(excerpt from Gail’s journal)

There is thisgreat descriptive word in Spanish. Aplastado.  Basically it means “crushed”.  It is the only word I can think of to describe what is going on in the shantytowns of  La California behind the airport this week, oddly enough just a few days before the  new president is inaugurated.   Who lives in these neighborhoods?  Women who walked with their children for days over the mountains in desperation to get education, health care, a better future for their kids.  Men who tried everything to get work in Nicaragua and who didn’t want to resort to stealing or other illegal activities to maintain their families. Children who loved their parents so much that they trusted them to come to a place where there would be more hope.  People who love life and long for a better future that they were willing to risk everything. And when they get here, they make houses out of what they can find.  And they continually improve their houses and work to eak out a decent place to be. They register their kids for school. And they believe in themselves, the government, the authorities to respect their wishes and to let them try to get up in the world. And what about the school?  In La California, the Japanese embassy,  Costa Rican Humanitarian Foundation, McMath school from Canada, the British School of Costa Rica  and the Do the Right Thing Foundation believed enough in these kids, in the system to invest time, energy, money, materials and most of all lots of love, to make sure these kids had a decent place to study. It is more than decent, it is beautiful, a real model school with classrooms, playgrounds, a library, materials, decent furniture…

Imagine, when I was at the school one month ago, two women walked in. They had just arrived from Nicaragua the night before. They had only the clothes on their backs and between them they had eight children from infants to 13 years old. Not one of these women or their children had ever set foot inside a school in their lives.  They were so nervous and happy and excited that finally, finally, they were going to get a chance at an education….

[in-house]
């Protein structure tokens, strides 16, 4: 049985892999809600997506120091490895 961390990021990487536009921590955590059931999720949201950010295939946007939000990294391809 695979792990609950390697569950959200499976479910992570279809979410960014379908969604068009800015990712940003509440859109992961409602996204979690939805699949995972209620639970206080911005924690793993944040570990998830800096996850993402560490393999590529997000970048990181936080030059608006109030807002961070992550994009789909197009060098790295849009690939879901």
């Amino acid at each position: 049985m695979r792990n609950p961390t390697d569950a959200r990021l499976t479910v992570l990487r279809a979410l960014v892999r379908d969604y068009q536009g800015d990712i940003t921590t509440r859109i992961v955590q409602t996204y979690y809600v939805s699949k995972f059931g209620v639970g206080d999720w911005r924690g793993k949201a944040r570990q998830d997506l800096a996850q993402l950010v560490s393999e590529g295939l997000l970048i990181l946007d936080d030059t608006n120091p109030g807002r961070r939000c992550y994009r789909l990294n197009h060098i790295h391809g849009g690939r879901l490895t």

This is the legacy that we  left in Nicaragua. After spending millions of dollars per day defending the country from communism in the years of Reagan’s presidency, twenty years later, we spend not a penny to help the infrastructure of the country.  Not a penny to assure that the children have the basic right to an education.

What would any of us do in the circumstances that these people live in?  What parent would not do anything to make sure their kids had a better future.

And what is happening now.  Yesterday, spite of being told that they would be able to stay until the school year is over, the people were told they had to leave.  They got their belongings, they walked out of their houses and immediately the bulldozers came in and literally crushed their homes.

Aplastados.  Their homes. Their belongings.  Their spirits.  Their faith. Their hopes. Their dreams. Their trust.  Crushed.

Gail Nystrom     May 2006

© Gail Nystrom 2007. All rights reserved.